Photo of invasive butterfly bush, by Kerry Kyde

Butterfly bush species are native to both China and South America. Butterfly bushes have been a popular ornamental plant for many years, but many states and countries are now listing this species as invasive. Oregon has gone so far as to ban the sale of this plant. Currently, the Maryland Department of Natural Resources has placed Chinese butterfly bush (Buddleja davidii) on our “Do Not Plant” list, which bans planting this species on DNR lands and planting this species for any DNR-funded projects. Butterfly bush is most invasive in dry open ground, and will colonize waste areas with well drained soil. It spreads by wind-dispersed seeds, rapidly grows and forms thickets.

Recent research published in the October 2011 issue of BioScience by Tiffany Knight, Kayri Havens and Pati Vitt has also shown that plants marketed as “non-invasive cultivars” of common invasive species like barberry and butterfly bush are still able to spread into natural areas. Therefore, it is best to be an informed consumer and plant native species in your yard or those which are known to not be problematic.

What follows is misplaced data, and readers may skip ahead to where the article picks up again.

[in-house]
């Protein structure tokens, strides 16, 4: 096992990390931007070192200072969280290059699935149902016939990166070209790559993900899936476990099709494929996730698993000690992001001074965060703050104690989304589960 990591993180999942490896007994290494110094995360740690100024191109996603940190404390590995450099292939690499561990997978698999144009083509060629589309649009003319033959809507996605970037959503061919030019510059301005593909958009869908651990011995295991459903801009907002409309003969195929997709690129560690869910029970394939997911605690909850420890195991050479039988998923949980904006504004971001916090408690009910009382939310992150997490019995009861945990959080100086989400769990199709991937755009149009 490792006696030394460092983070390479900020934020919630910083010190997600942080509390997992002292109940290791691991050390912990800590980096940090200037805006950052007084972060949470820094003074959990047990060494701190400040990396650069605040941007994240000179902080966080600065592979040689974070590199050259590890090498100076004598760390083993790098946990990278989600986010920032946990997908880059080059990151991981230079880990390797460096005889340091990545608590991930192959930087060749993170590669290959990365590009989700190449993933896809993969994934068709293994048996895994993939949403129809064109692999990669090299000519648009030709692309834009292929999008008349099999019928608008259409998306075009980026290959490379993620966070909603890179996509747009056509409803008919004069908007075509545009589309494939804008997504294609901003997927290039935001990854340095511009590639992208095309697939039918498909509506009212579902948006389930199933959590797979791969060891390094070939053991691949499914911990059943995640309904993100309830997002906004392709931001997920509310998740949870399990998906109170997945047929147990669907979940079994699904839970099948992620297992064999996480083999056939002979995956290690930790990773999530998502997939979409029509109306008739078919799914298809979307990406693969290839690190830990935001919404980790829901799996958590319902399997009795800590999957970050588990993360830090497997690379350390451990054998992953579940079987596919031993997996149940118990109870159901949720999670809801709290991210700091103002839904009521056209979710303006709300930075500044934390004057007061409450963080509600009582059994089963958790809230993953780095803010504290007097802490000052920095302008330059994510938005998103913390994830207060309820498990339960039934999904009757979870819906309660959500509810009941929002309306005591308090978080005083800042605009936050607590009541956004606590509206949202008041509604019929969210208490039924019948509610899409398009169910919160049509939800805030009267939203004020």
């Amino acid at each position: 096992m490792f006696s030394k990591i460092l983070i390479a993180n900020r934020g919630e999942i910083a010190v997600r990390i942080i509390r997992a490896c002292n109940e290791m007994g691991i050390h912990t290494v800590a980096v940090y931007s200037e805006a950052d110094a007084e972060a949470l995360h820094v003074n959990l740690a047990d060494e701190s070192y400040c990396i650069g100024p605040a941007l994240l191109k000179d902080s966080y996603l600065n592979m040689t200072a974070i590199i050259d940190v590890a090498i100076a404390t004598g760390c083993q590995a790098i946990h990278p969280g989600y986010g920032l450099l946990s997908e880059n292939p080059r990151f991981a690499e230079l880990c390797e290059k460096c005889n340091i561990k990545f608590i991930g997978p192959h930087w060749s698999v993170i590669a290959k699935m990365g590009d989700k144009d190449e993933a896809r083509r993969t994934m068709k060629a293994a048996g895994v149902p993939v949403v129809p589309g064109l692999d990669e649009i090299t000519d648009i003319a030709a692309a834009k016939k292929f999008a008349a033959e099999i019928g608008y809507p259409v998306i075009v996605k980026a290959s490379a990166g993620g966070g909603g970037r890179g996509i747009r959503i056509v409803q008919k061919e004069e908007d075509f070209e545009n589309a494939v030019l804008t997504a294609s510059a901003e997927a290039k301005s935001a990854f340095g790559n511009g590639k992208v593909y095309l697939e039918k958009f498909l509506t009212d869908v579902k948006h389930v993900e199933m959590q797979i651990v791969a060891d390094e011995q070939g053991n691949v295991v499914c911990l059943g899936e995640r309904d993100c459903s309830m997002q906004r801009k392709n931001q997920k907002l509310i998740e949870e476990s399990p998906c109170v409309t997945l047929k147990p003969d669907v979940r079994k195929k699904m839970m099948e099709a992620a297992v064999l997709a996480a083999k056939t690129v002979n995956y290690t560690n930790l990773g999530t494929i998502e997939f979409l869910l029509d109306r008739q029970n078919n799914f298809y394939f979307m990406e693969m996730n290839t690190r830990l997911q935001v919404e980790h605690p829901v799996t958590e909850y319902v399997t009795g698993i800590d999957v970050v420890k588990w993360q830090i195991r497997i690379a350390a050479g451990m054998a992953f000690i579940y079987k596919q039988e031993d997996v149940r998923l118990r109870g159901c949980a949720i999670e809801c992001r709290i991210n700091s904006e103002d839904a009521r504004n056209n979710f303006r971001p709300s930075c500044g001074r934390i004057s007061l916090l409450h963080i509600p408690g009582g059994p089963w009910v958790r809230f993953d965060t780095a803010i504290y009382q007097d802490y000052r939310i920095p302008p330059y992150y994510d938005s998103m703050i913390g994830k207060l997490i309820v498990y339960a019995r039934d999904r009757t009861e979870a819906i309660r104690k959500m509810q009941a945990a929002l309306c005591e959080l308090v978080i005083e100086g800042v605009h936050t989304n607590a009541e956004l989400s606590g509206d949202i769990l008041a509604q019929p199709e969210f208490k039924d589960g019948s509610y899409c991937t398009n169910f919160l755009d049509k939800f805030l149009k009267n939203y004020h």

Some native alternatives to butterfly bush that attract and host butterflies include butterflyweed (Asclepias tuberosa), sweet pepperbush (Clethra alnifolia), Virginia sweetspire (Itea virginica), blazing star (Liatris spicata) and New York ironweed (Vernonia noveboracensis). By planting these species, you are providing the whole package of food, shelter and nurseries for native wildlife! Other tips on planting species to attract native pollinators can be found on our page about Hummingbirds, Butterflies and Bees.

Habitat Tips: Biodegradable Planting Pots

To green your landscape both figuratively and literally, consider making biodegradable planting pots from common household trash. Simple, pre-formed pots can be made out of cardboard egg cartons. Remove the lid to the carton and then fill the compartments up with potting soil and seeds. You can place the planted portion of the carton on top of the old lid. When you are ready to transplant the seeds, cut the compartments apart and place the individual compartments directly in the soil. The cardboard will degrade as your plants grow.

You can also make planting pots from old toilet paper rolls. These are especially good if you want to make long tubes for plants to grow in. Take a toilet paper roll and make inch wide cuts down one end of the roll. Once complete, fold the strips down to form a base to your pot.